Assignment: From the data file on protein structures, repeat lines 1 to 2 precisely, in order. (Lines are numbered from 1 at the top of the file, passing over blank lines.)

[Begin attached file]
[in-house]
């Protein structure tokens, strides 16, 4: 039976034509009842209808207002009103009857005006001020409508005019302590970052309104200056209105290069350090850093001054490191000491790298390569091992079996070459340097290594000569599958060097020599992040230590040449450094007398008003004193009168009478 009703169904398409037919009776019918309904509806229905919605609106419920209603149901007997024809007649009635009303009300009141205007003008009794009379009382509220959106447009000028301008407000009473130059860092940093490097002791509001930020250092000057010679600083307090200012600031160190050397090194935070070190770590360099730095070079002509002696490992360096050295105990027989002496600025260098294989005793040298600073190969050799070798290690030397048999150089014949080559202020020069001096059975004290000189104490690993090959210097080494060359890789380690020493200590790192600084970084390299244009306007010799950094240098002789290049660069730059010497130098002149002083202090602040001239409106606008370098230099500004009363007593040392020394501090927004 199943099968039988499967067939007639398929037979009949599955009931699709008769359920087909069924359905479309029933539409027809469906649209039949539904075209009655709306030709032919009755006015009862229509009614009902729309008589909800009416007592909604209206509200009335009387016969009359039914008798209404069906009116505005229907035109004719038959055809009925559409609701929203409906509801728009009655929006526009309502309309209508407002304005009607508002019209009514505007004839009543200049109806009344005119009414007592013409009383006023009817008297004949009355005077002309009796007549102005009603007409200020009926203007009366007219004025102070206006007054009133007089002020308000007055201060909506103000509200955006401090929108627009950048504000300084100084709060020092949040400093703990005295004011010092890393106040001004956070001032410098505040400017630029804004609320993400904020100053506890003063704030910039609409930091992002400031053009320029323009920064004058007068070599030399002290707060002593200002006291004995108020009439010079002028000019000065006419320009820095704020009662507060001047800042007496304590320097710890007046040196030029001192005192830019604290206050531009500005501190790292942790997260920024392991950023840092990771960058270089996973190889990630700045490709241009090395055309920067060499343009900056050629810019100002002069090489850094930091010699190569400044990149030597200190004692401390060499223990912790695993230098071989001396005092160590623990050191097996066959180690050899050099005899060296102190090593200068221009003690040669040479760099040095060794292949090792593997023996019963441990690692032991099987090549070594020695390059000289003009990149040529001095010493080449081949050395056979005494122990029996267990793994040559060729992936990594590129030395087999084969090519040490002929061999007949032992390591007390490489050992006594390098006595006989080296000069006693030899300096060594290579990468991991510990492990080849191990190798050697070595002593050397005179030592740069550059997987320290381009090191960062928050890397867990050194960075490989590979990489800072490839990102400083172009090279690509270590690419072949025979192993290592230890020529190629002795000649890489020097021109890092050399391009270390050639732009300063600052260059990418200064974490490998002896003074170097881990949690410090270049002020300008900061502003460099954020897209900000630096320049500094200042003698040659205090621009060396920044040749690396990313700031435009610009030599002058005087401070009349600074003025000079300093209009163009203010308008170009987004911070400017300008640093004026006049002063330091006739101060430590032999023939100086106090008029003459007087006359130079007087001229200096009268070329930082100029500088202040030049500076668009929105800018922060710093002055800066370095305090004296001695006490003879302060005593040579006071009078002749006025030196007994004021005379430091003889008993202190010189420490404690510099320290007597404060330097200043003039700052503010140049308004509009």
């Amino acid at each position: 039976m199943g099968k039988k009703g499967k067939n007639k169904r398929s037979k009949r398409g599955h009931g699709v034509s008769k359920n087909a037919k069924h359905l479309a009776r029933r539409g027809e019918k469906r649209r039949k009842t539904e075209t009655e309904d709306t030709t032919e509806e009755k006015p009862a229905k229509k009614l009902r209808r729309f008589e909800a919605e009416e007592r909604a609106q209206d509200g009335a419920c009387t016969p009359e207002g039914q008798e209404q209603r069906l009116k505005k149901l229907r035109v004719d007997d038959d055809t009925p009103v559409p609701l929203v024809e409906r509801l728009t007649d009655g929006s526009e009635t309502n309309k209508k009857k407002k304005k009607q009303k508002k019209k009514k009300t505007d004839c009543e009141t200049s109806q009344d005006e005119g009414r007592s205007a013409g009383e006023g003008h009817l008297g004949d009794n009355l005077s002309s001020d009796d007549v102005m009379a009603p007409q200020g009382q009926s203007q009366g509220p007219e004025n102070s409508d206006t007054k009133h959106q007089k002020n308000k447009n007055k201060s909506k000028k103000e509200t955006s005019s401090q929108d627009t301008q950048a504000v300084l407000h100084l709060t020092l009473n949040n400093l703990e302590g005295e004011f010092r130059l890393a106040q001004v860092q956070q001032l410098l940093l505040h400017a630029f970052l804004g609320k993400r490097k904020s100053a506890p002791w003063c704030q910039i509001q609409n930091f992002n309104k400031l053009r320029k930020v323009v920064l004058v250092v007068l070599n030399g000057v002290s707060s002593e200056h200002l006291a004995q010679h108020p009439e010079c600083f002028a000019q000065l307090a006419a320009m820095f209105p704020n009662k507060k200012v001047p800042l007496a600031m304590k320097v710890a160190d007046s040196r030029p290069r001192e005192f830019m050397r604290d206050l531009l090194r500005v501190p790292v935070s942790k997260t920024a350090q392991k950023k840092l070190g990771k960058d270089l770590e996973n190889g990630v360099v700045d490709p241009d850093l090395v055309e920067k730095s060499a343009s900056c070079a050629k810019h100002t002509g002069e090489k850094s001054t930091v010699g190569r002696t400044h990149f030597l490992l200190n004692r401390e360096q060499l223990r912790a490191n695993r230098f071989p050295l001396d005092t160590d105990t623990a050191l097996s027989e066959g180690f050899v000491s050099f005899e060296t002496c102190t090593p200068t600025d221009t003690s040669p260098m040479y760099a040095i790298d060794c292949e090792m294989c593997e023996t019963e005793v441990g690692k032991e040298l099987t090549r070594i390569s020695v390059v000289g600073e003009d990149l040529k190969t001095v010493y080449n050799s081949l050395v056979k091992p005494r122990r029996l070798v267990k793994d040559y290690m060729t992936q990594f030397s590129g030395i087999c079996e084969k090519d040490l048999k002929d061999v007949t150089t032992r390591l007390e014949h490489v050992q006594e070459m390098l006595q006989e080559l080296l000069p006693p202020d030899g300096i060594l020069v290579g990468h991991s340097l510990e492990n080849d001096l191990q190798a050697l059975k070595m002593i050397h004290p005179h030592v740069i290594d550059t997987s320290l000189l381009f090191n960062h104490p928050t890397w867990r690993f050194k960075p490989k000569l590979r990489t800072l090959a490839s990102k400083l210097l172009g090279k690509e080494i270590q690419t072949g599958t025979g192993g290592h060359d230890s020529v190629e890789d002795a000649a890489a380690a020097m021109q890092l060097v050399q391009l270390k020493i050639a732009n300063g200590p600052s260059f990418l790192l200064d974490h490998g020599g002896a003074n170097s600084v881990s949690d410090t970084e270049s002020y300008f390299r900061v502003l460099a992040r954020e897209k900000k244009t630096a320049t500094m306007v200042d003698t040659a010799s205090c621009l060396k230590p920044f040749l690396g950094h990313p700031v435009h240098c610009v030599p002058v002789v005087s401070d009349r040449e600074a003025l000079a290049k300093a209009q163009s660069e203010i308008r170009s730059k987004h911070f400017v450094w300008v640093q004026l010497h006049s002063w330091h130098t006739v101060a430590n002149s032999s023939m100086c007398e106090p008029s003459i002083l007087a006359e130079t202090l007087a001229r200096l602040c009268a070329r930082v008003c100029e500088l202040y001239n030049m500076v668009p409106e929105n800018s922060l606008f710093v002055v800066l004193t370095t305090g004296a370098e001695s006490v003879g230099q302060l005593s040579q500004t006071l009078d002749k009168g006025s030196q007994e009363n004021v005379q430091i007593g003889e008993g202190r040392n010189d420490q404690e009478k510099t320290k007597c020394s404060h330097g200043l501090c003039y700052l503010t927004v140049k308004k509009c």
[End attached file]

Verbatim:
[in-house]
């Protein structure tokens, strides 16, 4: 039976034509009842209808207002009103009857005006001020409508005019302590970052309104200056209105290069350090850093001054490191000491790298390569091992079996070459340097290594000569599958060097020599992040230590040449450094007398008003004193009168009478 009703169904398409037919009776019918309904509806229905919605609106419920209603149901007997024809007649009635009303009300009141205007003008009794009379009382509220959106447009000028301008407000009473130059860092940093490097002791509001930020250092000057010679600083307090200012600031160190050397090194935070070190770590360099730095070079002509002696490992360096050295105990027989002496600025260098294989005793040298600073190969050799070798290690030397048999150089014949080559202020020069001096059975004290000189104490690993090959210097080494060359890789380690020493200590790192600084970084390299244009306007010799950094240098002789290049660069730059010497130098002149002083202090602040001239409106606008370098230099500004009363007593040392020394501090927004 199943099968039988499967067939007639398929037979009949599955009931699709008769359920087909069924359905479309029933539409027809469906649209039949539904075209009655709306030709032919009755006015009862229509009614009902729309008589909800009416007592909604209206509200009335009387016969009359039914008798209404069906009116505005229907035109004719038959055809009925559409609701929203409906509801728009009655929006526009309502309309209508407002304005009607508002019209009514505007004839009543200049109806009344005119009414007592013409009383006023009817008297004949009355005077002309009796007549102005009603007409200020009926203007009366007219004025102070206006007054009133007089002020308000007055201060909506103000509200955006401090929108627009950048504000300084100084709060020092949040400093703990005295004011010092890393106040001004956070001032410098505040400017630029804004609320993400904020100053506890003063704030910039609409930091992002400031053009320029323009920064004058007068070599030399002290707060002593200002006291004995108020009439010079002028000019000065006419320009820095704020009662507060001047800042007496304590320097710890007046040196030029001192005192830019604290206050531009500005501190790292942790997260920024392991950023840092990771960058270089996973190889990630700045490709241009090395055309920067060499343009900056050629810019100002002069090489850094930091010699190569400044990149030597200190004692401390060499223990912790695993230098071989001396005092160590623990050191097996066959180690050899050099005899060296102190090593200068221009003690040669040479760099040095060794292949090792593997023996019963441990690692032991099987090549070594020695390059000289003009990149040529001095010493080449081949050395056979005494122990029996267990793994040559060729992936990594590129030395087999084969090519040490002929061999007949032992390591007390490489050992006594390098006595006989080296000069006693030899300096060594290579990468991991510990492990080849191990190798050697070595002593050397005179030592740069550059997987320290381009090191960062928050890397867990050194960075490989590979990489800072490839990102400083172009090279690509270590690419072949025979192993290592230890020529190629002795000649890489020097021109890092050399391009270390050639732009300063600052260059990418200064974490490998002896003074170097881990949690410090270049002020300008900061502003460099954020897209900000630096320049500094200042003698040659205090621009060396920044040749690396990313700031435009610009030599002058005087401070009349600074003025000079300093209009163009203010308008170009987004911070400017300008640093004026006049002063330091006739101060430590032999023939100086106090008029003459007087006359130079007087001229200096009268070329930082100029500088202040030049500076668009929105800018922060710093002055800066370095305090004296001695006490003879302060005593040579006071009078002749006025030196007994004021005379430091003889008993202190010189420490404690510099320290007597404060330097200043003039700052503010140049308004509009």